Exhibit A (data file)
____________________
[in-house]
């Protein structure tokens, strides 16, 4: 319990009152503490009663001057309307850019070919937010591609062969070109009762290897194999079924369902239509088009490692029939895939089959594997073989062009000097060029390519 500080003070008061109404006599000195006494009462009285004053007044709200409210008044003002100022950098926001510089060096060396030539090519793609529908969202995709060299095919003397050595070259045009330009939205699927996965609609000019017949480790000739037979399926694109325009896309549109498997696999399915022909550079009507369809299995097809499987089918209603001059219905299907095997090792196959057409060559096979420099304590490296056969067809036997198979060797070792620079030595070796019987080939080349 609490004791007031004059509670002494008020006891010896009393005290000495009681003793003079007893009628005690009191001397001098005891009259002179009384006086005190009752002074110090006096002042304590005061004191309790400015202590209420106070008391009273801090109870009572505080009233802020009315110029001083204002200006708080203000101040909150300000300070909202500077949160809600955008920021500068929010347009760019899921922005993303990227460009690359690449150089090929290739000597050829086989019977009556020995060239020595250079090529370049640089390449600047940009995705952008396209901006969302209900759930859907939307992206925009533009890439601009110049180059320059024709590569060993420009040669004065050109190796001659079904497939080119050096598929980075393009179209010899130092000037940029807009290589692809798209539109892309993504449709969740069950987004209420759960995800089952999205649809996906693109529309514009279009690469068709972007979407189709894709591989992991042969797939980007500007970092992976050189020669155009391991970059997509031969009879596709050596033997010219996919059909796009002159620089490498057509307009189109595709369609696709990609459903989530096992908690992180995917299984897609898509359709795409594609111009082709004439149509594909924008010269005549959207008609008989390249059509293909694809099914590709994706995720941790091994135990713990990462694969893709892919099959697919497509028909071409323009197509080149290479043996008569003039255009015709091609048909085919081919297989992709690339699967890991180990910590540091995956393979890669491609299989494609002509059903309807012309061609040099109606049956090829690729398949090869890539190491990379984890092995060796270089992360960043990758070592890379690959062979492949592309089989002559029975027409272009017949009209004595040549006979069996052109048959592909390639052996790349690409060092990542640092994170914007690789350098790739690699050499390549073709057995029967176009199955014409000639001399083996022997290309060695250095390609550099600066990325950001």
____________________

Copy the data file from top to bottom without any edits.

[in-house]
């Protein structure tokens, strides 16, 4: 319990009152503490009663001057309307850019070919937010591609062969070109009762290897194999079924369902239509088009490692029939895939089959594997073989062009000097060029390519 500080003070008061109404006599000195006494009462009285004053007044709200409210008044003002100022950098926001510089060096060396030539090519793609529908969202995709060299095919003397050595070259045009330009939205699927996965609609000019017949480790000739037979399926694109325009896309549109498997696999399915022909550079009507369809299995097809499987089918209603001059219905299907095997090792196959057409060559096979420099304590490296056969067809036997198979060797070792620079030595070796019987080939080349 609490004791007031004059509670002494008020006891010896009393005290000495009681003793003079007893009628005690009191001397001098005891009259002179009384006086005190009752002074110090006096002042304590005061004191309790400015202590209420106070008391009273801090109870009572505080009233802020009315110029001083204002200006708080203000101040909150300000300070909202500077949160809600955008920021500068929010347009760019899921922005993303990227460009690359690449150089090929290739000597050829086989019977009556020995060239020595250079090529370049640089390449600047940009995705952008396209901006969302209900759930859907939307992206925009533009890439601009110049180059320059024709590569060993420009040669004065050109190796001659079904497939080119050096598929980075393009179209010899130092000037940029807009290589692809798209539109892309993504449709969740069950987004209420759960995800089952999205649809996906693109529309514009279009690469068709972007979407189709894709591989992991042969797939980007500007970092992976050189020669155009391991970059997509031969009879596709050596033997010219996919059909796009002159620089490498057509307009189109595709369609696709990609459903989530096992908690992180995917299984897609898509359709795409594609111009082709004439149509594909924008010269005549959207008609008989390249059509293909694809099914590709994706995720941790091994135990713990990462694969893709892919099959697919497509028909071409323009197509080149290479043996008569003039255009015709091609048909085919081919297989992709690339699967890991180990910590540091995956393979890669491609299989494609002509059903309807012309061609040099109606049956090829690729398949090869890539190491990379984890092995060796270089992360960043990758070592890379690959062979492949592309089989002559029975027409272009017949009209004595040549006979069996052109048959592909390639052996790349690409060092990542640092994170914007690789350098790739690699050499390549073709057995029967176009199955014409000639001399083996022997290309060695250095390609550099600066990325950001």